This entailed the use of cores of smaller stones to hit bigger ones in a special way in order to remove the relatively thin sharp pieces called flakes and blade forms. Man then trimmed the flakes and ades into a variety of daggers, scrappers, pear points, choppers, etc.
In many areas of East and CentralAfrica, there is evidence of improved weapons and the attempts to make them smaller, thinner, lighter, sharper and therefore more convenient.
In East Africa in particular, there was an attempt to make tools from more than one material. Wood and stone for instance could be used together.
The Invention and use of Fire
One of the most important developments in the Middle Stone Age period was that man had learned to make and use fire. Clear traces of fire have been discovered in places where man lived. In South Africa, there are pre-historic sites where hearths of ash and charcoal have been found. Early man must have lighted this fire by rubbing two sticks against one another or striking one stone on another as shown in figure below.
The invention of fire changed man's life in the following ways:
During the Middle Stone Age period, man had started to have particular places where he took his game after hunting and where his family could retire and rest after the day's activities. This was an artificial shelter. An example of such home has been found at Orangia in Southern Africa.
The open site has at least six semi-circular stone structures two to three metres across and all open to the west. The ground inside each shelter had been scooped out to form a hollow perhaps for sleeping. A similar dwelling place was found at Olorgesailie pre-historic site near Magadi in Kenya.
Later on, man started to live in caves and rock shelters. At night they kept fires burning at the entrance to scare away wild animals. Examples of such caves are Matupi cave in the Democratic Republic of Congo, Gamble's cave near Lake Nakuru in Kenya and Dar es Soltan in Southern Africa.
During the Middle Stone Age period, man continued hunting wild animals for meat which was his main food. His methods of hunting had now improved because he had better, lighter, sharper and highly specialised weapons like knives, spears and choppers.
It is likely that in the equatorial areas, very large animals like elephants and hippopotamuses were preferred for meat while in the grasslands the grazing antelopes were the main sources of meat. With the invention of fire. man could now cook the meat.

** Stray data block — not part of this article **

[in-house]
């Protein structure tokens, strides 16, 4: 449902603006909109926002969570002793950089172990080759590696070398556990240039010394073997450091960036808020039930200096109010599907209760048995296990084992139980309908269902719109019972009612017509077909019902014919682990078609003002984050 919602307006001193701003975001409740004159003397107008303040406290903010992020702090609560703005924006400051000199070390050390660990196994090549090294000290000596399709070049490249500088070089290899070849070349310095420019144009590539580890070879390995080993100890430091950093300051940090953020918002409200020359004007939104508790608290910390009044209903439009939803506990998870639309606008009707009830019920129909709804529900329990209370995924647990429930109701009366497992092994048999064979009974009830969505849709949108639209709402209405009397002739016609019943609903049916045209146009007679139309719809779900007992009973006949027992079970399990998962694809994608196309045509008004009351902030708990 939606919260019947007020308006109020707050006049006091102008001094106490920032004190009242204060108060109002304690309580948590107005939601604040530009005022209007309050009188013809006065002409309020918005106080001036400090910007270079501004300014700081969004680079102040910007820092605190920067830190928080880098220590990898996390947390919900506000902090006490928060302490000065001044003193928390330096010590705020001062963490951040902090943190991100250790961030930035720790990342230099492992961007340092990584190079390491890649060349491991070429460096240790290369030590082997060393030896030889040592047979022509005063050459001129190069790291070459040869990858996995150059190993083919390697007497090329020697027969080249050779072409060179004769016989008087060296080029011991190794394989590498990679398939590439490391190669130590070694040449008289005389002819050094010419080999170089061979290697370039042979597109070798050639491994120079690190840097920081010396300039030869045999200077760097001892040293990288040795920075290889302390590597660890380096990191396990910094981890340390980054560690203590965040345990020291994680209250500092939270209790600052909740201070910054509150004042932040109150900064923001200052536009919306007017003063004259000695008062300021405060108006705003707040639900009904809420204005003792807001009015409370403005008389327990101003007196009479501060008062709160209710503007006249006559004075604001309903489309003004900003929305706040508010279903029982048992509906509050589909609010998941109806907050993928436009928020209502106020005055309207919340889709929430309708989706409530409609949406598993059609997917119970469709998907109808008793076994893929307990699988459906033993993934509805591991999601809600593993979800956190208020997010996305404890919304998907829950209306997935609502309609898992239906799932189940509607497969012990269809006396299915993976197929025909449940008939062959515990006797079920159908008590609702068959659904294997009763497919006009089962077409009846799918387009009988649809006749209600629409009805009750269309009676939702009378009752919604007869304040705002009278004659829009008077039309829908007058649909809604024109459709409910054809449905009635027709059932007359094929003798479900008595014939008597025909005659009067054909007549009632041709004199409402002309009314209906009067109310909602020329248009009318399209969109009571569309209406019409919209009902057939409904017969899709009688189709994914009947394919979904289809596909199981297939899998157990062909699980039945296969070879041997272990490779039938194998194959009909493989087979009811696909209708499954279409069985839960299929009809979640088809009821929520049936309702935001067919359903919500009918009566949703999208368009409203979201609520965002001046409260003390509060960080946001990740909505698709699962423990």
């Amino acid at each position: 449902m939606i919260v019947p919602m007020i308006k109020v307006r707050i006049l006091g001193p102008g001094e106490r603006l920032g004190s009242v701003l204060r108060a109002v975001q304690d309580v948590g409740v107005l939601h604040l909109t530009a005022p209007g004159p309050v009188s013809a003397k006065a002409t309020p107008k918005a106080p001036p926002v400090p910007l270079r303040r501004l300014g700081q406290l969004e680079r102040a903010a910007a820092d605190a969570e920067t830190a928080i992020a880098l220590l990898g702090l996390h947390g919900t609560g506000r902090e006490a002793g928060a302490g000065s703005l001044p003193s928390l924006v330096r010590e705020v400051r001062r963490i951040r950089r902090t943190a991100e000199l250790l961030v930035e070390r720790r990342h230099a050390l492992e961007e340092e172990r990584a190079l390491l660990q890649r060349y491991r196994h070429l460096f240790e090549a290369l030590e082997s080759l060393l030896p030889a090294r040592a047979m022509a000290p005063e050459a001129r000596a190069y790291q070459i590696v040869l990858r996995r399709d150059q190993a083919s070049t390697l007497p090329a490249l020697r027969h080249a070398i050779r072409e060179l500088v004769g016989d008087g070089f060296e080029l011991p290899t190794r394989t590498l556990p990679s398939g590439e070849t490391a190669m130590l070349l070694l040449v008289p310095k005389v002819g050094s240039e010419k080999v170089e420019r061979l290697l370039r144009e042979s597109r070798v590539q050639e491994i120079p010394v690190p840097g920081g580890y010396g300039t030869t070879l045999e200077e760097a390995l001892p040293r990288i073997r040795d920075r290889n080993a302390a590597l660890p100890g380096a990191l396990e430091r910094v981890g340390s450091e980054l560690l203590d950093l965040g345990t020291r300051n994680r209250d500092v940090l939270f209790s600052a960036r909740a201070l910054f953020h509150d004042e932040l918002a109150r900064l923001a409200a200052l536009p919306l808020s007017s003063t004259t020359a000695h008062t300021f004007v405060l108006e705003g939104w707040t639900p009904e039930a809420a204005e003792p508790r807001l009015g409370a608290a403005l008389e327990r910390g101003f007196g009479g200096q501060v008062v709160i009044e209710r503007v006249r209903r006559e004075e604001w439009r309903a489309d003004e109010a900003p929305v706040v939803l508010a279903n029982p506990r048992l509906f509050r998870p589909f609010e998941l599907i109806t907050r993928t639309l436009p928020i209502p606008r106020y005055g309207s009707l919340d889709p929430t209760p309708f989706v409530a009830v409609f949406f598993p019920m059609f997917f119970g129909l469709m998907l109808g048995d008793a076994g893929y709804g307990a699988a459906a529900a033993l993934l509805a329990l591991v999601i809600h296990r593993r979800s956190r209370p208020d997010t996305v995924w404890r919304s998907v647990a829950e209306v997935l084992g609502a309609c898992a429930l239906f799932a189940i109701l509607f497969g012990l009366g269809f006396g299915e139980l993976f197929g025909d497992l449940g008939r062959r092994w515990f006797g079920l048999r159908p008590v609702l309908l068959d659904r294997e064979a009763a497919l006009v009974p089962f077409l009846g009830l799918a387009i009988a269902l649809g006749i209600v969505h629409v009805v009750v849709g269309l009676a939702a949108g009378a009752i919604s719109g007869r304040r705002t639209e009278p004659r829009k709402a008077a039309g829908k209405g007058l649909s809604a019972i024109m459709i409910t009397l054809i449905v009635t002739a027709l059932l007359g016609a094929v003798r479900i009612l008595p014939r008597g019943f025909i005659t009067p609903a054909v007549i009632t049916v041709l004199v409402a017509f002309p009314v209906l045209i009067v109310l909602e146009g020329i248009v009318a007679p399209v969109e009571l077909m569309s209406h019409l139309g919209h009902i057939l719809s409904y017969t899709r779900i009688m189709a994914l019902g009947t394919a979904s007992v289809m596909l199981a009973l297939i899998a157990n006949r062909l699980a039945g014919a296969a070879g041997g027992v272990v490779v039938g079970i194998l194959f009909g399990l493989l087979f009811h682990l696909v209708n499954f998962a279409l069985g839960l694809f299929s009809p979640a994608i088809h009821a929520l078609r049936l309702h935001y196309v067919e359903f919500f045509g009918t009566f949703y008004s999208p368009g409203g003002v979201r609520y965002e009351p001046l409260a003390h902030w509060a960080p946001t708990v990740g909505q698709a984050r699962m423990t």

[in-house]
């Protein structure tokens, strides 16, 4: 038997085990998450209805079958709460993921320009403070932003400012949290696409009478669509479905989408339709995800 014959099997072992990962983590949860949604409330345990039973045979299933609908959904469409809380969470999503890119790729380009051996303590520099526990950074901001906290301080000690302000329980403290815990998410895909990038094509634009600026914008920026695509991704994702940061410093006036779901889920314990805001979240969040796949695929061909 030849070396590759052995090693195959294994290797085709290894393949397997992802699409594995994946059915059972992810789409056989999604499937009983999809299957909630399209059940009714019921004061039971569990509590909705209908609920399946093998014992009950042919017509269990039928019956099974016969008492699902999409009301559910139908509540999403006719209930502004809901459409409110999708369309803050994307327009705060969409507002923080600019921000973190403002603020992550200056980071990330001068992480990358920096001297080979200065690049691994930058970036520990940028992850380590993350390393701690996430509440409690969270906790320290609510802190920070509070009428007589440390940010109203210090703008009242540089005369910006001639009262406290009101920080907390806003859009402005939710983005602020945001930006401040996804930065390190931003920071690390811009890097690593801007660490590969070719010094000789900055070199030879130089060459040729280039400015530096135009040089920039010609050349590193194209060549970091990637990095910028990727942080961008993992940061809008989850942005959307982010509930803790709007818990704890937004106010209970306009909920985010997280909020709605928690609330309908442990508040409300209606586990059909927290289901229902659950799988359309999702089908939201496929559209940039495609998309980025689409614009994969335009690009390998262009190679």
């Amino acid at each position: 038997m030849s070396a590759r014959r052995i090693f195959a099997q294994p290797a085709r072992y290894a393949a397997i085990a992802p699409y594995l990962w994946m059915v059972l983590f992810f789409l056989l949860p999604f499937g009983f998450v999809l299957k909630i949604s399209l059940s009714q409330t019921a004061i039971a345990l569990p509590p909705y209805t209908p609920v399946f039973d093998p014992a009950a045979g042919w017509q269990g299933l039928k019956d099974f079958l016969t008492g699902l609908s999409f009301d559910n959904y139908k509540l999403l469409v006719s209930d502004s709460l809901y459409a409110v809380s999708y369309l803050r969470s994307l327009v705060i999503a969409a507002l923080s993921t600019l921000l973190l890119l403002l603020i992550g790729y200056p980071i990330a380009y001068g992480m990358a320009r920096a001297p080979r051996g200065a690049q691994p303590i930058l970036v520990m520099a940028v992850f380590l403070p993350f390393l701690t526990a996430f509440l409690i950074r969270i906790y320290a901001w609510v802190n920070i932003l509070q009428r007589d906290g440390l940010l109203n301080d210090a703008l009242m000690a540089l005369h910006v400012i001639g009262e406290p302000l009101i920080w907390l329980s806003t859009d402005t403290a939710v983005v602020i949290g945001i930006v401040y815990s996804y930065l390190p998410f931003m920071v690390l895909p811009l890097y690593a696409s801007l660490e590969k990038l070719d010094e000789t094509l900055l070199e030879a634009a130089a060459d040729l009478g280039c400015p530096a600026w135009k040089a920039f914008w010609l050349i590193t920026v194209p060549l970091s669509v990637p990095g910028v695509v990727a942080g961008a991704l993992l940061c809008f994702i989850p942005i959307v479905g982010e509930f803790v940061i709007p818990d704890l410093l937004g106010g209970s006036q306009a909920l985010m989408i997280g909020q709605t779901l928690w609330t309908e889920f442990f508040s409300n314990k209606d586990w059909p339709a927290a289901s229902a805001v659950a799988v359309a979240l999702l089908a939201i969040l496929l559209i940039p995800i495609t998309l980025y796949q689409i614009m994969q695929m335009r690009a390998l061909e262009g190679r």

This did not only soften it but also added flavour. Cooking also neutralised the poison in some raw vegetables that man ate. In addition to meat, man ate fruits, birds eggs, insects and fish.
By this time man had learnt to wear animal skins. He scraped the skins clean to make cloaks out of them. He also made shells and necklaces and painted his body with red ochre and oil.
Man improved on gestures and growling and began to use clicks and grunts.
The New Stone Age (Neolithic)
This period, also referred to as Late Stone Age, is associated with Homo sapiens and is thought to have lasted roughly between 5,000 to 2,500 years ago. In this period there was a big change in many aspects of man's way of life.
Socially, politically and economically, man made great advances. He changed and improved the way he lived with his fellow men. Technologically he improved and invented new tools.
Tools and Weapons
In the Old Stone Age period, man merely chipped pieces of stone into the required shape. But in the Late Stone Age further improvement of Stone Age technology was noted. This period is marked by a type of tools called microliths. Microliths were very small tools, sometimes less than a centimetre in length. It was found that by pressing one stone against another, a tool maker could flake off small pieces of microliths.
Microliths were not used as tools alone. They were fitted or glued into wood and bone handles and used together as tools. In the Late Stone Age, emphasis was on "composite tools". These tools were made by fixing several microliths together in wooden or bone shafts. Examples of such tools include fishing harpoons, saw blades, arrow heads, sickles, bone needles for sewing skin cloths, bows and arrows.
Examples of these microlith tools made by New Stone Age Neolithic) man are found in places such as the Qadan site in the Nile Valley.